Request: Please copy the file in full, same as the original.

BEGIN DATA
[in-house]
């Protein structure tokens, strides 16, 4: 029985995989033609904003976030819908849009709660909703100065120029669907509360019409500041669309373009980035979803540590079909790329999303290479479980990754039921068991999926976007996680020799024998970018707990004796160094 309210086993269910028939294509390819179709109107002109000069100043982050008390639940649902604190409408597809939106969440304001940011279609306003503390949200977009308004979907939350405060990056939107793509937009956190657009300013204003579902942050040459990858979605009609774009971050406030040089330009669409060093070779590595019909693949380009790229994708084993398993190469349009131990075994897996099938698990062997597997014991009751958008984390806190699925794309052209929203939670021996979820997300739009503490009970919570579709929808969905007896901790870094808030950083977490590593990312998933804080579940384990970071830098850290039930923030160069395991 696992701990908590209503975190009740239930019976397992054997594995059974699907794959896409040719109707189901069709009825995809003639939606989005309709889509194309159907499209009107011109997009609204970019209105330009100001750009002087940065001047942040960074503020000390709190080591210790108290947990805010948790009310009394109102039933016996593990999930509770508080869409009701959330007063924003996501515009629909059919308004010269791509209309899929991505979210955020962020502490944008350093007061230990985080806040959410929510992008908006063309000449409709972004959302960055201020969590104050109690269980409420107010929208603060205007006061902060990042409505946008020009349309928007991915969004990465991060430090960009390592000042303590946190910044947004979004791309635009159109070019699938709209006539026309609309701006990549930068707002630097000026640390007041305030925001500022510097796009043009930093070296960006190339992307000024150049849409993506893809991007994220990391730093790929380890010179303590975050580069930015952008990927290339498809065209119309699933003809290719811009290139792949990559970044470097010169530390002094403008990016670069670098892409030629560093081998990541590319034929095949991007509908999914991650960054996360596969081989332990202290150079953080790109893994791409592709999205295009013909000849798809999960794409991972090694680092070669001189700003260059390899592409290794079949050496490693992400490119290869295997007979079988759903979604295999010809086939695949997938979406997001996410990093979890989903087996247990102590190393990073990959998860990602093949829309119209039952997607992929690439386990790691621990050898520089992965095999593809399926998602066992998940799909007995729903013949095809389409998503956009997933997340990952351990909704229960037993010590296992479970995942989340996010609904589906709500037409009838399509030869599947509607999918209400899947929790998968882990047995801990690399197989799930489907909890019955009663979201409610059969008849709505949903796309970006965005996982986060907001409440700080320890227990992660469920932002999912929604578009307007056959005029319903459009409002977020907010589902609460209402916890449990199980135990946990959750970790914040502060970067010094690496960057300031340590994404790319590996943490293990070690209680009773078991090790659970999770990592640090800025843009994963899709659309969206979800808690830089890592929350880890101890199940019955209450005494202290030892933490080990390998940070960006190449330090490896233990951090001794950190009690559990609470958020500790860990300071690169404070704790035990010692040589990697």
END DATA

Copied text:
[in-house]
């Protein structure tokens, strides 16, 4: 029985995989033609904003976030819908849009709660909703100065120029669907509360019409500041669309373009980035979803540590079909790329999303290479479980990754039921068991999926976007996680020799024998970018707990004796160094 309210086993269910028939294509390819179709109107002109000069100043982050008390639940649902604190409408597809939106969440304001940011279609306003503390949200977009308004979907939350405060990056939107793509937009956190657009300013204003579902942050040459990858979605009609774009971050406030040089330009669409060093070779590595019909693949380009790229994708084993398993190469349009131990075994897996099938698990062997597997014991009751958008984390806190699925794309052209929203939670021996979820997300739009503490009970919570579709929808969905007896901790870094808030950083977490590593990312998933804080579940384990970071830098850290039930923030160069395991 696992701990908590209503975190009740239930019976397992054997594995059974699907794959896409040719109707189901069709009825995809003639939606989005309709889509194309159907499209009107011109997009609204970019209105330009100001750009002087940065001047942040960074503020000390709190080591210790108290947990805010948790009310009394109102039933016996593990999930509770508080869409009701959330007063924003996501515009629909059919308004010269791509209309899929991505979210955020962020502490944008350093007061230990985080806040959410929510992008908006063309000449409709972004959302960055201020969590104050109690269980409420107010929208603060205007006061902060990042409505946008020009349309928007991915969004990465991060430090960009390592000042303590946190910044947004979004791309635009159109070019699938709209006539026309609309701006990549930068707002630097000026640390007041305030925001500022510097796009043009930093070296960006190339992307000024150049849409993506893809991007994220990391730093790929380890010179303590975050580069930015952008990927290339498809065209119309699933003809290719811009290139792949990559970044470097010169530390002094403008990016670069670098892409030629560093081998990541590319034929095949991007509908999914991650960054996360596969081989332990202290150079953080790109893994791409592709999205295009013909000849798809999960794409991972090694680092070669001189700003260059390899592409290794079949050496490693992400490119290869295997007979079988759903979604295999010809086939695949997938979406997001996410990093979890989903087996247990102590190393990073990959998860990602093949829309119209039952997607992929690439386990790691621990050898520089992965095999593809399926998602066992998940799909007995729903013949095809389409998503956009997933997340990952351990909704229960037993010590296992479970995942989340996010609904589906709500037409009838399509030869599947509607999918209400899947929790998968882990047995801990690399197989799930489907909890019955009663979201409610059969008849709505949903796309970006965005996982986060907001409440700080320890227990992660469920932002999912929604578009307007056959005029319903459009409002977020907010589902609460209402916890449990199980135990946990959750970790914040502060970067010094690496960057300031340590994404790319590996943490293990070690209680009773078991090790659970999770990592640090800025843009994963899709659309969206979800808690830089890592929350880890101890199940019955209450005494202290030892933490080990390998940070960006190449330090490896233990951090001794950190009690559990609470958020500790860990300071690169404070704790035990010692040589990697």